There are men, who, even now sit in the deepest of despair, and their sorrow dwells deep in their eyes. I watch as you men torture yourselves, placing your soul in chambers of the most brutal sort, and the iron maiden swings high from the chains you are bound in. Your mind spins like a wounded plane. Turning inward on yourself, you place heavy loads of blame, doubt, shame and even self loathing on your heart, believing you have to carry that weight. Like a little boy lost with no compass in the deepest of forests, you search endlessly for the way out. You take it, you endure it, until the strain cracks your stony facade like a sledge hammer to a pane of old glass. Make no mistake, you will fall. You will be buried under the rubble of their feminist revolution.
You can lay there, brother. You can lay there in the darkness, as the weight crushes the last of your life from you, and the sweet dark embraces you into the eternal black. However, there is another road you can choose. For outside that stone prison are the voices of your fathers, and their fathers before them. They bid you to get up, to push the weight away from your chest, and stand again; to let the sweet orange light of the morning bathe your face, and refresh your soul with its warmth. To remember your face is that of your father, and his father before him. To remember that your child is out there, and that child has your face.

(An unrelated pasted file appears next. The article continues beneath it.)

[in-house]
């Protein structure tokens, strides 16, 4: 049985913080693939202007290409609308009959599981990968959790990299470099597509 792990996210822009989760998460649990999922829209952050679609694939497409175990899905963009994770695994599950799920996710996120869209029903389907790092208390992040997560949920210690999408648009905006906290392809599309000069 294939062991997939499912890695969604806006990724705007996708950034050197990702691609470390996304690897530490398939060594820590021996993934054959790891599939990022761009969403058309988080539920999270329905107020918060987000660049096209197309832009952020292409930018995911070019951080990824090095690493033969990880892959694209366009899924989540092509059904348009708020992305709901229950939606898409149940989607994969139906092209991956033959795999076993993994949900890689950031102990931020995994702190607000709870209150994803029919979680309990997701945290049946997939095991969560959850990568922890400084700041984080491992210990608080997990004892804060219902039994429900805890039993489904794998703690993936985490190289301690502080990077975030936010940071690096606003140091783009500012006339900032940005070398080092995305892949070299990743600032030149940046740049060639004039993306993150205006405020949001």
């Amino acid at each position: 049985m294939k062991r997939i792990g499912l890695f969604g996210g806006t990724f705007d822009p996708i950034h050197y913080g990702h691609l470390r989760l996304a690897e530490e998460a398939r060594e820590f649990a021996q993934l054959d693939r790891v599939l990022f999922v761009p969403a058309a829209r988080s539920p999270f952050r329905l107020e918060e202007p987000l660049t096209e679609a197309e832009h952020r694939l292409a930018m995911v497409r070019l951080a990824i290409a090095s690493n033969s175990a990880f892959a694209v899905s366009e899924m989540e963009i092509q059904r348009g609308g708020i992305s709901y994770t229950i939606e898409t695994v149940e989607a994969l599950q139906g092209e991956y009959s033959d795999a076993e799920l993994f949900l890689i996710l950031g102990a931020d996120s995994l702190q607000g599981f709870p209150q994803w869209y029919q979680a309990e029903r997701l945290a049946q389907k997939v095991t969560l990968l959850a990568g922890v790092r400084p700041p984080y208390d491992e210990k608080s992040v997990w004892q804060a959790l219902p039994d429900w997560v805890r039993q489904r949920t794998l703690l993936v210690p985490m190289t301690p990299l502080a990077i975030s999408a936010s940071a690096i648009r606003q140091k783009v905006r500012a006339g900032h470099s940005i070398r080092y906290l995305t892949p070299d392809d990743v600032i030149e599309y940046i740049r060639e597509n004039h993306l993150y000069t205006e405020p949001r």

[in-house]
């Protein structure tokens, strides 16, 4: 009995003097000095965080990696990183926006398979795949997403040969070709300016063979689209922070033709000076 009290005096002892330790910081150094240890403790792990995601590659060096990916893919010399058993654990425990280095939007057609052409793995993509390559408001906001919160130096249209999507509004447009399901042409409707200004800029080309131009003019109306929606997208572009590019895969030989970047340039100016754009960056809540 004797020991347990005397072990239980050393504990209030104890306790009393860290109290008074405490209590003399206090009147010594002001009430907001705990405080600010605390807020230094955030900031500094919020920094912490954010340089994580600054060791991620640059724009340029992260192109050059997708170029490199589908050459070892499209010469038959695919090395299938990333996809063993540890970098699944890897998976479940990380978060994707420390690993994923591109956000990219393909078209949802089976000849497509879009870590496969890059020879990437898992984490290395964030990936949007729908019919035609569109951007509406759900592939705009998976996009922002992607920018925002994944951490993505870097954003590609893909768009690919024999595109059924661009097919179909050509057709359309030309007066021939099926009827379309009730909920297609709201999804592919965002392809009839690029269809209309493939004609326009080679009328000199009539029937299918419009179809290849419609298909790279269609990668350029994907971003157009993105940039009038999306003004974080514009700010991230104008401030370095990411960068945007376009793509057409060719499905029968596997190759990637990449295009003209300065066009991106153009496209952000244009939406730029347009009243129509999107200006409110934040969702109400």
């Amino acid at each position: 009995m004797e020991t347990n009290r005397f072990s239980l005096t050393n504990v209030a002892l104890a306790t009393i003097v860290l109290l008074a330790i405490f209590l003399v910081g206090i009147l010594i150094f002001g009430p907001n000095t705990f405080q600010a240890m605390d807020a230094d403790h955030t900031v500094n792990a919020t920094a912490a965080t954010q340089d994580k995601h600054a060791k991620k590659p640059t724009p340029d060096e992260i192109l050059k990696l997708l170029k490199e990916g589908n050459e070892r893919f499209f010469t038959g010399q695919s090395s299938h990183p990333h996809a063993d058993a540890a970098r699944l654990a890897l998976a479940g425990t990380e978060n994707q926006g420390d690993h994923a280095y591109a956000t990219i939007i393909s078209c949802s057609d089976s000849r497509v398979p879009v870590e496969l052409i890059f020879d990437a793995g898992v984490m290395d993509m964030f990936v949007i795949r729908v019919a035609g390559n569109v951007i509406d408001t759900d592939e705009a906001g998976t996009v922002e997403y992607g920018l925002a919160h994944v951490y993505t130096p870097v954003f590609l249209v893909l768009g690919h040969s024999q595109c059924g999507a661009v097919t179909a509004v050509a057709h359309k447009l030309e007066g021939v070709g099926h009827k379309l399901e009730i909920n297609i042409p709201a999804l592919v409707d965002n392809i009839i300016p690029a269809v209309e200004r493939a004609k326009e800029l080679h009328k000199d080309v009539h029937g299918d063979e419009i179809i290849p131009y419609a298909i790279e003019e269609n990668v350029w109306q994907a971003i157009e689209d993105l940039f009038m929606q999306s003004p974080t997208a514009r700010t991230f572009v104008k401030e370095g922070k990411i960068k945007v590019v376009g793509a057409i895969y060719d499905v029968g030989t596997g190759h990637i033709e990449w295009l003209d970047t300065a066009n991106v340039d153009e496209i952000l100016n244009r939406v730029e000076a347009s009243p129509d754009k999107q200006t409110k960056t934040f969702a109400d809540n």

Will you leave that child to someday be buried as you are? Will you sentence that child to that fate? Or would you, for one moment, strip away the shame, and the pain, that is not yours to bear, and remember you are not alone. Your brothers wait for you, and in that dark moment, if you reach through the stone, we will extend our hand and help you stand in the midst of others who pushed their way out as well. As the tears fade, and the moment of darkness ends; as the light pours down onto the sweet green of the trees, we will find our strength again.
We will do this together, and we will bring hell down on those who perpetuate injustice against fathers, and in doing so, perpetuate against their children as well. We will not be silent, we will not back down, we will never stop. We will do what is needed to see those little smiles again, no matter the cost, no matter the pain. We will ensure that our sons are not left in the darkness as we were. We will breathe deep that morning air, and let the roars of our voices thunder across the morning sky. We will have our justice, and true equality. We. Will.